4
joeyhops
48d

First let me start this rant by saying: Don't use SharePoint lists as your primary data store if you can avoid it. You're gonna have a bad time.

My coworkers and I work on a system where we need to pull tons of data down from a SharePoint site and run various algorithms and operations on it. Generate reports, that sort of thing. This is all done in the browser using a Typescript React SPFX webpart. Basically using SharePoint as a DB/DAL.

Because of the sheer amount of data we end up pulling down (our system in production is the single source of truth for one of the largest companies in Canada, and they're currently building a pipeline as we speak), in order to maintain a reasonable speed while using it, we have some pretty intense caching logic implemented, logic that ensures we get new items when new items are detected, and merges changes to already exisiting objects. It's pretty brilliant, and that's before we even consider the custom paging that my coworker implemented in order to get around the IndexedDB max size of 100MB.

Well that's all well and good, and works great in production, but it is a horror to work with. Because EVERYTHING we touch on the server is cached locally, it can be IMPOSSIBLE to detect data anomalies, be they local or server side -.- You don't know how many hours I have completely WASTED fixing a "bug" that didn't really exist... Just incorrect data in the cache

Comments
  • 4
    Yep, I've been forced to do something similar. SharePoint is generally a trashfire that even the odata interface can't compensate for.

    If you need a db, just use a db 😆
  • 3
    @SortOfTested 🙄 You're telling me! SharePoint is good for what SharePoint has always been good for; Documents. Other than that, if you're trying to do something in SharePoint that doesn't involve documents, you probably want to use something else 😂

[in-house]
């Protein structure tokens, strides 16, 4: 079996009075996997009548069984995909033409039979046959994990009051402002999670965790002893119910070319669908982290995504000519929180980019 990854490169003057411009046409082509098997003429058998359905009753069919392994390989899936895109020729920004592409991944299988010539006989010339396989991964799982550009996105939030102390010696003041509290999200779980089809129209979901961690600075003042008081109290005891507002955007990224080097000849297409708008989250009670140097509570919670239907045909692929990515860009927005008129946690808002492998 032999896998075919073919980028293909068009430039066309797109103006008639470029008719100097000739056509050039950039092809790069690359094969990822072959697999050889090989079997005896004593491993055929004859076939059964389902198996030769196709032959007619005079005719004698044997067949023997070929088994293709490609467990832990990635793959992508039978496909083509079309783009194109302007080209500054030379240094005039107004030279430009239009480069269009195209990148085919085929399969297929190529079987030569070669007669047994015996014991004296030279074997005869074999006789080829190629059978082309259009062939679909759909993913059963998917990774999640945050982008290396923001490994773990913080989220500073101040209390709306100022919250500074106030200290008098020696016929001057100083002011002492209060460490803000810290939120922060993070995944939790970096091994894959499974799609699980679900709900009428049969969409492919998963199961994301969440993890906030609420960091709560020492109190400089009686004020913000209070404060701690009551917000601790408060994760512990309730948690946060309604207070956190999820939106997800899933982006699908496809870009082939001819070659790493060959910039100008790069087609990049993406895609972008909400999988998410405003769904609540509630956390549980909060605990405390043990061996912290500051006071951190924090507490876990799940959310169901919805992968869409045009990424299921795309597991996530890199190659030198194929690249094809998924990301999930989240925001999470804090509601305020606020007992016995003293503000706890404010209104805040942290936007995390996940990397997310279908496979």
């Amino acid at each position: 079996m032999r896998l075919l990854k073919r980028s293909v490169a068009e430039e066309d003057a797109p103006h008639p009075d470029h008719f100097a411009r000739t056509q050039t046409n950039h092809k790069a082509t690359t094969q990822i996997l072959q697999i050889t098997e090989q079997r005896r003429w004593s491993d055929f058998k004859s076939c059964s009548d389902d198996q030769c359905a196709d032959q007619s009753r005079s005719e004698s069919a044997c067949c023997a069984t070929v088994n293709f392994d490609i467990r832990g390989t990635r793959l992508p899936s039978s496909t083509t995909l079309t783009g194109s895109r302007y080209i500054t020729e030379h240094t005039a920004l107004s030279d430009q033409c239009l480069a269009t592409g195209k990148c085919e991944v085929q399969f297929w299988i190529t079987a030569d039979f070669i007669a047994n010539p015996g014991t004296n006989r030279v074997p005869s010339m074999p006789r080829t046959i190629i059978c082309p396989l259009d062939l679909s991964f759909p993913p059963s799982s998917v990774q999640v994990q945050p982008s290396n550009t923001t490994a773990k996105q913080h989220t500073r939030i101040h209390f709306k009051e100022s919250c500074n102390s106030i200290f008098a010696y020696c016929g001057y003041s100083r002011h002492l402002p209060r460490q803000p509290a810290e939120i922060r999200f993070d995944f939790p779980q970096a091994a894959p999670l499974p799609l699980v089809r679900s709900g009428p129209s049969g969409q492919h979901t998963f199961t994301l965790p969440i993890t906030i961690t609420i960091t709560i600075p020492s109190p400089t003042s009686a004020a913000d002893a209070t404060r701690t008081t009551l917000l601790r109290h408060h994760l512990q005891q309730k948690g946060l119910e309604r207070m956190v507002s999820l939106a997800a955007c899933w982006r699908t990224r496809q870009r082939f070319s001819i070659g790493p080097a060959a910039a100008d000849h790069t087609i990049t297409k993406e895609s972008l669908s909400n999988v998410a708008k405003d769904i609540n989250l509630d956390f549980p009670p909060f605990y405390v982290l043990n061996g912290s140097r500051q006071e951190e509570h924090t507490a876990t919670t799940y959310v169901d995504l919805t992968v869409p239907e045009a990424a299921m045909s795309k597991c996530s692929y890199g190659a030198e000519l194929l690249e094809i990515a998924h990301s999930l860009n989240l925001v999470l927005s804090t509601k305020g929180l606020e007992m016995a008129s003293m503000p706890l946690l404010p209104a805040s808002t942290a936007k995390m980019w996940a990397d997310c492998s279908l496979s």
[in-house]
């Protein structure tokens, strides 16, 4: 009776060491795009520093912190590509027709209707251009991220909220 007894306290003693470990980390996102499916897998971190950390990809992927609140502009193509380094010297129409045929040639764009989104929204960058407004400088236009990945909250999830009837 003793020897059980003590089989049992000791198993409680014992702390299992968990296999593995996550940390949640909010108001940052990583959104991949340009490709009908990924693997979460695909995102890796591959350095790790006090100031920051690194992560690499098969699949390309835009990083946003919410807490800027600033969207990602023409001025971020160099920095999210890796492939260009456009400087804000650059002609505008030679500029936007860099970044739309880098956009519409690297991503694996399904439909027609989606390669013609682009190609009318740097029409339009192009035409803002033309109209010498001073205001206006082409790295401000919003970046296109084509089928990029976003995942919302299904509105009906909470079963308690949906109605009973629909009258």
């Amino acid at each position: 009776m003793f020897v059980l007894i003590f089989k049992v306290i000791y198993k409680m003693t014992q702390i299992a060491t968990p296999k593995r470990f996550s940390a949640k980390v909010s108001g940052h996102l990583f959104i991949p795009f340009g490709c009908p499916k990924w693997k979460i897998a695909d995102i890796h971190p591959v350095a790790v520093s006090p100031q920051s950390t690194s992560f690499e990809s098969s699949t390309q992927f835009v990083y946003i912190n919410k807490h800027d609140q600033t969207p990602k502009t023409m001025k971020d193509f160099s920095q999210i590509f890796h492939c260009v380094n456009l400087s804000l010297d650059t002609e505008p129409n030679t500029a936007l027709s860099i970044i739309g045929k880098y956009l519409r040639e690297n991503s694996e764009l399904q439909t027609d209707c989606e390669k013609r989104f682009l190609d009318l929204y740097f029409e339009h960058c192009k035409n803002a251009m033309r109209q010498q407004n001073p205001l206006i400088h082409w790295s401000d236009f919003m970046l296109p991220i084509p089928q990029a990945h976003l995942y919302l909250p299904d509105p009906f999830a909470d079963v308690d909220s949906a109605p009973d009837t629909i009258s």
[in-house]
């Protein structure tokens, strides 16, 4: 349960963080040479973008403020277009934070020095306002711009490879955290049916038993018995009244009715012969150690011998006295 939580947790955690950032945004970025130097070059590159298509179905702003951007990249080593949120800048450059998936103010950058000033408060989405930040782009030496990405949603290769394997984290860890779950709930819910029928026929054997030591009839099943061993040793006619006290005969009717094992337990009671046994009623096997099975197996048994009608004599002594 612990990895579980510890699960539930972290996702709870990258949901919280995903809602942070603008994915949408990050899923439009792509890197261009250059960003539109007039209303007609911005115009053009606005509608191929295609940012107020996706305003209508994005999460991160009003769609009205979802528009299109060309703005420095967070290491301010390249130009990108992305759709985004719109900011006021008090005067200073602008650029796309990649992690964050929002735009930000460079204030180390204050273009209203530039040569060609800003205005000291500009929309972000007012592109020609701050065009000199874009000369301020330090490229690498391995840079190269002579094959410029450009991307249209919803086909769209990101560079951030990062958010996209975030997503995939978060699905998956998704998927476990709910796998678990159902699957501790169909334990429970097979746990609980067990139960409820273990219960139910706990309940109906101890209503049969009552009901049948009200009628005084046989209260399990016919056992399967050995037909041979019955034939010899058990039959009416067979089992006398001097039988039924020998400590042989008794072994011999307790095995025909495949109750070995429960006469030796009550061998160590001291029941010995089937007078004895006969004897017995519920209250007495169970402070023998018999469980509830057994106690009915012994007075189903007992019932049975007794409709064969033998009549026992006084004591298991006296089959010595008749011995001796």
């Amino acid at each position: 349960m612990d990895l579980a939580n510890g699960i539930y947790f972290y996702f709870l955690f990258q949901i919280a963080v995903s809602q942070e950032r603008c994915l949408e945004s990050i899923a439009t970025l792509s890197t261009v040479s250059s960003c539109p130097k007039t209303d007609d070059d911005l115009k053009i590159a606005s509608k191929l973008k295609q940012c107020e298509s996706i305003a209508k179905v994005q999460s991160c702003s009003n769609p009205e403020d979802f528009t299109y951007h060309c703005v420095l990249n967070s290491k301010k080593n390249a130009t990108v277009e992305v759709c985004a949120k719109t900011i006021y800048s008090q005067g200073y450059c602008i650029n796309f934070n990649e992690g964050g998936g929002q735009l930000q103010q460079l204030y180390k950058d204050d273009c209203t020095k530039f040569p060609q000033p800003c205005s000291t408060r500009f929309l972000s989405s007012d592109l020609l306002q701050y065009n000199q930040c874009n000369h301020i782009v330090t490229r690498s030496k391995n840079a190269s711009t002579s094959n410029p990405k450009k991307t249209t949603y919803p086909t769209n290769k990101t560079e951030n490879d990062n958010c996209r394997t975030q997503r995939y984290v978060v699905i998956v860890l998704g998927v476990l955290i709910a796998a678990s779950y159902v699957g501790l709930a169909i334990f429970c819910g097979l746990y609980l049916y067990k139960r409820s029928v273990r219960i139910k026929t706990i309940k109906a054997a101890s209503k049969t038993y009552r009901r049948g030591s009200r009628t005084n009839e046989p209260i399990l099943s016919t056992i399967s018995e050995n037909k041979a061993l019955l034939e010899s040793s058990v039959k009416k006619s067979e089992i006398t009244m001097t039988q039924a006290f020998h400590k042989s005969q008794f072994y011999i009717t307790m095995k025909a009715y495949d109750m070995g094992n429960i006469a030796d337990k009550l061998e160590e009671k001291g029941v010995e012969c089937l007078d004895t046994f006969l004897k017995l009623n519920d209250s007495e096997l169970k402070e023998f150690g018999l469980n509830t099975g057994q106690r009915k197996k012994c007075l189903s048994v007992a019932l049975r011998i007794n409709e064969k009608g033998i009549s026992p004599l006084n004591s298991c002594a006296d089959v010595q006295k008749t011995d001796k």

• 1
    @joeyhops
    Yep. But hey, look at the bright side, no one at your company has suggested "SharePoint-as-a-message bus" with fragile AF workflow httprequest yet. #winning
  • 1
    *disgusted, mortified face*

    Well. Greek mythology had echidna, the mother of all monsters.

    Guess you did a pretty good job of implementing her modern equivalent in the 21st century.
  • 1
    @IntrusionCM Oh my friend, you don't know the half of it o.O Wr have to warn new devs when looking at it that this project is.... Well "A Beast" is putting it lightly
  • 1
    @joeyhops ;)

    I've seen my fair trade of insanity.

    I guess reinventing a DB isn't joyful.

    That's what you did.

    Afaik Sharepoint has no transaction support, so in a nutshell you must have invented some kind of (semi-) transactional system that wraps SharePoint. Your caching is a part of that.

    And yes... Handling a process state on a shared resource without transactions or ACID isn't fun.

    Lot's of brain damage.
  • 1
    @IntrusionCM
    It's technically transactional as long as you avoid the odata interface. As ironic as that is.
  • 1
    @SortOfTested
    ah. I barely remember it.

    Looong looong time ago I looked at Share Point for an import / export process.

    And left the company before the planning phase ended.

    Which was a good thing... XD ;)
  • 0
    @IntrusionCM
    True dat. Rest calls are all transactional, so there's not really any bonus points to them for not fucking that up 😆
  • 0
    @IntrusionCM 😂😂 You're not wrong at all unfortunately. It's funny that you mention transactions, because it's absolutely been asked up more than once (both by my team members and the client) if we can implement an ACTUAL transaction-esque system to our... System. Luckily we've been too swamped with other stuff to give it much attention...

    It's a stupid (but stupidly lucrative) project ¯\_(ツ)_/¯
  • 0
    @SortOfTested

    Well... Some APIs are amazingly talented at fucking up error handling.

    So at least a bonus point if that works without having to double check or doing weird shit *TM.

    I remember in this context (sorry for hijacking the rant) one internal API in that company that did the following (REST based):

    - fetchResource returns 200 always
    - response contains an UUID

    - call fetchResourceStatus API with UUID to get the result set

    - call fetchResourceError API with UUID to get the error

    A very special person was very proud for his "absolute clear and intuitive design".

    Go figure.
  • 0
    @IntrusionCM Heh, sounds like somebody schooled this guy on the Single Responsibility Principle 🙄😂
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